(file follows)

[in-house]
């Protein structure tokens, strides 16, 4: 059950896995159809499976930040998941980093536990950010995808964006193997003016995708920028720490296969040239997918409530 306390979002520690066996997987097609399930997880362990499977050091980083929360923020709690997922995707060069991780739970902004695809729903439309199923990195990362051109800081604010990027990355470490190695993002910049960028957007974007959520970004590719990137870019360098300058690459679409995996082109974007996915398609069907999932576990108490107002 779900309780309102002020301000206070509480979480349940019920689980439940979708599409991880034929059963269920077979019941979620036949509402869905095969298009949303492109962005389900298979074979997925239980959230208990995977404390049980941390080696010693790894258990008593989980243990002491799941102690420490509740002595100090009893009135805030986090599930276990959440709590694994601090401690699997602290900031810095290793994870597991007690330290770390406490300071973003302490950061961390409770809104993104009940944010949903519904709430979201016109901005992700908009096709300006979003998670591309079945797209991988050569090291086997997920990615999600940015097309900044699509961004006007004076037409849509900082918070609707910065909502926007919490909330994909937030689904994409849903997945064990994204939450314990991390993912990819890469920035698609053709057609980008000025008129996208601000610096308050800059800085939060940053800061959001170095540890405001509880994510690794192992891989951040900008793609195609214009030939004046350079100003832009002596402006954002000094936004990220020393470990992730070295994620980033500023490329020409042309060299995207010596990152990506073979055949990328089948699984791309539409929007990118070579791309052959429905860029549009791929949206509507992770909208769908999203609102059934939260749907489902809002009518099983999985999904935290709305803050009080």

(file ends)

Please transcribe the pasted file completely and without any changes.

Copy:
[in-house]
């Protein structure tokens, strides 16, 4: 059950896995159809499976930040998941980093536990950010995808964006193997003016995708920028720490296969040239997918409530 306390979002520690066996997987097609399930997880362990499977050091980083929360923020709690997922995707060069991780739970902004695809729903439309199923990195990362051109800081604010990027990355470490190695993002910049960028957007974007959520970004590719990137870019360098300058690459679409995996082109974007996915398609069907999932576990108490107002 779900309780309102002020301000206070509480979480349940019920689980439940979708599409991880034929059963269920077979019941979620036949509402869905095969298009949303492109962005389900298979074979997925239980959230208990995977404390049980941390080696010693790894258990008593989980243990002491799941102690420490509740002595100090009893009135805030986090599930276990959440709590694994601090401690699997602290900031810095290793994870597991007690330290770390406490300071973003302490950061961390409770809104993104009940944010949903519904709430979201016109901005992700908009096709300006979003998670591309079945797209991988050569090291086997997920990615999600940015097309900044699509961004006007004076037409849509900082918070609707910065909502926007919490909330994909937030689904994409849903997945064990994204939450314990991390993912990819890469920035698609053709057609980008000025008129996208601000610096308050800059800085939060940053800061959001170095540890405001509880994510690794192992891989951040900008793609195609214009030939004046350079100003832009002596402006954002000094936004990220020393470990992730070295994620980033500023490329020409042309060299995207010596990152990506073979055949990328089948699984791309539409929007990118070579791309052959429905860029549009791929949206509507992770909208769908999203609102059934939260749907489902809002009518099983999985999904935290709305803050009080």